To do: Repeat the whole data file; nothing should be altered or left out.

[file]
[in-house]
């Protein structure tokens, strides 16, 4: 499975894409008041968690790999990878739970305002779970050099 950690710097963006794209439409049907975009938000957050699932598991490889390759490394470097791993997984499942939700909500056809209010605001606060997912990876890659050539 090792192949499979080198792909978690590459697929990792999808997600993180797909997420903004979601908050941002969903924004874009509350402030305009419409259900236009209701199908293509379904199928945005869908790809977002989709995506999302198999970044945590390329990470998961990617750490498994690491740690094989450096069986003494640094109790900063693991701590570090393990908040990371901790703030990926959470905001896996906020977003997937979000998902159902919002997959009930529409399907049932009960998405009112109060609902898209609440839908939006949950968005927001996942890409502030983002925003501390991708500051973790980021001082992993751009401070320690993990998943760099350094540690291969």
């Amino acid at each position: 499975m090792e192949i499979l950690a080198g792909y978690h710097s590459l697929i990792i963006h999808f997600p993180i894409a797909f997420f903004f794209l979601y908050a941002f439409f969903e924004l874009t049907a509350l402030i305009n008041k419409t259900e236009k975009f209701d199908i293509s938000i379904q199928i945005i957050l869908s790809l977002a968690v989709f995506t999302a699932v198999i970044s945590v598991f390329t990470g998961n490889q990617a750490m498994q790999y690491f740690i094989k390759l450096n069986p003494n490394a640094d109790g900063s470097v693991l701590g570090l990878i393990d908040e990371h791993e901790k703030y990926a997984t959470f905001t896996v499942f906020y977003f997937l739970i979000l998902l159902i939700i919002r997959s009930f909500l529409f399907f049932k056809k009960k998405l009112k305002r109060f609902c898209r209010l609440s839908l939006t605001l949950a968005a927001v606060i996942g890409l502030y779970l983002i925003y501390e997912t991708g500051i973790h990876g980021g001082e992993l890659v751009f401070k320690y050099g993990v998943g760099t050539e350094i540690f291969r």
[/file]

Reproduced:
[in-house]
């Protein structure tokens, strides 16, 4: 499975894409008041968690790999990878739970305002779970050099 950690710097963006794209439409049907975009938000957050699932598991490889390759490394470097791993997984499942939700909500056809209010605001606060997912990876890659050539 090792192949499979080198792909978690590459697929990792999808997600993180797909997420903004979601908050941002969903924004874009509350402030305009419409259900236009209701199908293509379904199928945005869908790809977002989709995506999302198999970044945590390329990470998961990617750490498994690491740690094989450096069986003494640094109790900063693991701590570090393990908040990371901790703030990926959470905001896996906020977003997937979000998902159902919002997959009930529409399907049932009960998405009112109060609902898209609440839908939006949950968005927001996942890409502030983002925003501390991708500051973790980021001082992993751009401070320690993990998943760099350094540690291969």
């Amino acid at each position: 499975m090792e192949i499979l950690a080198g792909y978690h710097s590459l697929i990792i963006h999808f997600p993180i894409a797909f997420f903004f794209l979601y908050a941002f439409f969903e924004l874009t049907a509350l402030i305009n008041k419409t259900e236009k975009f209701d199908i293509s938000i379904q199928i945005i957050l869908s790809l977002a968690v989709f995506t999302a699932v198999i970044s945590v598991f390329t990470g998961n490889q990617a750490m498994q790999y690491f740690i094989k390759l450096n069986p003494n490394a640094d109790g900063s470097v693991l701590g570090l990878i393990d908040e990371h791993e901790k703030y990926a997984t959470f905001t896996v499942f906020y977003f997937l739970i979000l998902l159902i939700i919002r997959s009930f909500l529409f399907f049932k056809k009960k998405l009112k305002r109060f609902c898209r209010l609440s839908l939006t605001l949950a968005a927001v606060i996942g890409l502030y779970l983002i925003y501390e997912t991708g500051i973790h990876g980021g001082e992993l890659v751009f401070k320690y050099g993990v998943g760099t050539e350094i540690f291969r």